Outdoor learning is an excellent way for children to take a step away from their screens and continue their learning outside. It’s an opportunity for a child to engage in activities that also have positive mental health benefits.

During the spring and summer months, in particular, there are lots of changes happening outside and you don’t have to go far to explore nature.

Children learning outdoors

What is Outdoor Learning?

Outdoor learning can be described as experimental learning in an outdoor setting. The learning aspect could be any area of the school curriculum, although it doesn’t have to be surrounding a geography or physical education lesson but can complement any subject.

There has been plenty of research that has shown time spent outdoors improves a child’s personal development, with school grades along with social skills improving. It is important to positively influence the development of the next generation’s well being and environmental awareness. As future policymakers, it helps to develop their environmental awareness, as well as the necessary skills to prevent further environmental damage.

The value of outdoor play and outdoor learning, getting out and about, and connecting to nature, is huge. Whether the learning is curriculum-based or just fun activities to engage a child, learning outside makes for happier and healthier minds.

According to the Open University’s OPENspace Research Centre, there is considerable evidence suggesting that time spent outdoors, in nature, increases life expectancy, improves wellbeing, reduces symptoms of depression and increases a child’s ability to function in school. Teachers reported improved concentration, better ability to focus and learn and increased productivity when children are more active and spend more time outside during the day.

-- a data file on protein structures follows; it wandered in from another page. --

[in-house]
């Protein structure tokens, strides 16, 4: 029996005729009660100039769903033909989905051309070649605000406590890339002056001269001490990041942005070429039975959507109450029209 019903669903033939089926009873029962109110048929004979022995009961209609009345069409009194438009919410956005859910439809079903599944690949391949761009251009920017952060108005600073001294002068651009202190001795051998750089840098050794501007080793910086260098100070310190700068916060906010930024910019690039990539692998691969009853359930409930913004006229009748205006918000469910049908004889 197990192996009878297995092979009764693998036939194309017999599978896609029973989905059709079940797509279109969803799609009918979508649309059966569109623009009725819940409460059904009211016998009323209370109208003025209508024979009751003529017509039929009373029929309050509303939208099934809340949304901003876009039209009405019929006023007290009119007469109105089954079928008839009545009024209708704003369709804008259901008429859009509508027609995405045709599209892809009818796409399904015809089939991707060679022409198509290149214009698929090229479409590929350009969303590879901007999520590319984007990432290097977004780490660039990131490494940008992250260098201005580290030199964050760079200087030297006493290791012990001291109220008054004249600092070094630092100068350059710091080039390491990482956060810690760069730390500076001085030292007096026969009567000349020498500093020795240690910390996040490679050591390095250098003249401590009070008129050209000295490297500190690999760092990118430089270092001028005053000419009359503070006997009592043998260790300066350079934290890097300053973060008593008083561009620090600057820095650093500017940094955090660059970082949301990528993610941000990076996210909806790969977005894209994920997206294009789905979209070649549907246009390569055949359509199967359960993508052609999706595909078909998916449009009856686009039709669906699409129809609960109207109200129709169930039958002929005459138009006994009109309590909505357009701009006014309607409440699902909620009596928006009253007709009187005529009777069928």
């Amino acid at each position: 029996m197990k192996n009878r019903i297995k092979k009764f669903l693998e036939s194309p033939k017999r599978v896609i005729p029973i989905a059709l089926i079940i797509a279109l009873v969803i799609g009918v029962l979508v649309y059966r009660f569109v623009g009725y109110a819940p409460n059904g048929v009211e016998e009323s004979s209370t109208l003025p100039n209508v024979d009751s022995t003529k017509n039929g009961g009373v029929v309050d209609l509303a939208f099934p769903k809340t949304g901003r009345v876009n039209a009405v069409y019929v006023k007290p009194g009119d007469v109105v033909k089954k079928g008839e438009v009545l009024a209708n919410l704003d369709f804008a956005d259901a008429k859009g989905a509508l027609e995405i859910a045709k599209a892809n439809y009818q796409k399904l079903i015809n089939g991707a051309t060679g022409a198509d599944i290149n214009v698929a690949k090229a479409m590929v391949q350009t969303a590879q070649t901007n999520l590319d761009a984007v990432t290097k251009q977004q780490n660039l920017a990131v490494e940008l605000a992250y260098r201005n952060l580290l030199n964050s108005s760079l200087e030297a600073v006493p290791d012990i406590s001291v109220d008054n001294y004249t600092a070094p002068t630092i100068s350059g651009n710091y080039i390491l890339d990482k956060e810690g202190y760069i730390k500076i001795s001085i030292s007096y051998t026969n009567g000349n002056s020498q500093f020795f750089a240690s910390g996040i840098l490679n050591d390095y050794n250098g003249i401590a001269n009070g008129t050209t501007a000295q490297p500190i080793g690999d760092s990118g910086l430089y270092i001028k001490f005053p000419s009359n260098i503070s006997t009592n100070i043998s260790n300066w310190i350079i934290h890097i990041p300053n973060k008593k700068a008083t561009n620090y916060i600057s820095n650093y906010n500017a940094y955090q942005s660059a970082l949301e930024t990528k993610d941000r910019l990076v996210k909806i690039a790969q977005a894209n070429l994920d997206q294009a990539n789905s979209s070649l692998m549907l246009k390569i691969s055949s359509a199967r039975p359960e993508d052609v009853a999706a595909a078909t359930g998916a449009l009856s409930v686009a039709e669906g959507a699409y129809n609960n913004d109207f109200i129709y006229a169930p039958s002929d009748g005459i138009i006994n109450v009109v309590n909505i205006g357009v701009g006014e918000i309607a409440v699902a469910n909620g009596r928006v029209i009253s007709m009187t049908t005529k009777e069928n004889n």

Children think better on their feet than on their seat.

Mark BendenAssociate Professor of Environmental and Occupational Health and Director of the Ergonomics Centre at Texas A&M University

Activities for Outdoor Learning

There are plenty of great ways to explore, investigate and learn along with your child about the natural world. Whether you’re investigating environmental issues, looking for shapes and colours or mapping the area, the outdoor environment offers endless inspiration for all educational levels.

1. Create a Sound Map

Objective: to focus on a different sense by listening to and mapping out the sounds around you.

You’ll need:

  • A pen or pencil
  • Paper

Task: Find a place outdoors (e.g. garden/doorstep) or a safe open window. Mark a cross in the centre of the paper to show where you are. Listening very carefully, take in all of the sounds you can hear around you. Once you hear a new sound, draw them on paper to demonstrate what they are and where the sound is coming from.

Discussion: Once your map is complete, share with your parent/guardian what sounds you heard. Think about your favourite sound, unfamiliar sounds and what they might be?

2. Map Your Local Area

Objective: To create a map of your local area to discover how well you know the place you live.

You’ll need:

  • Paper
  • Pens and pencils, including colours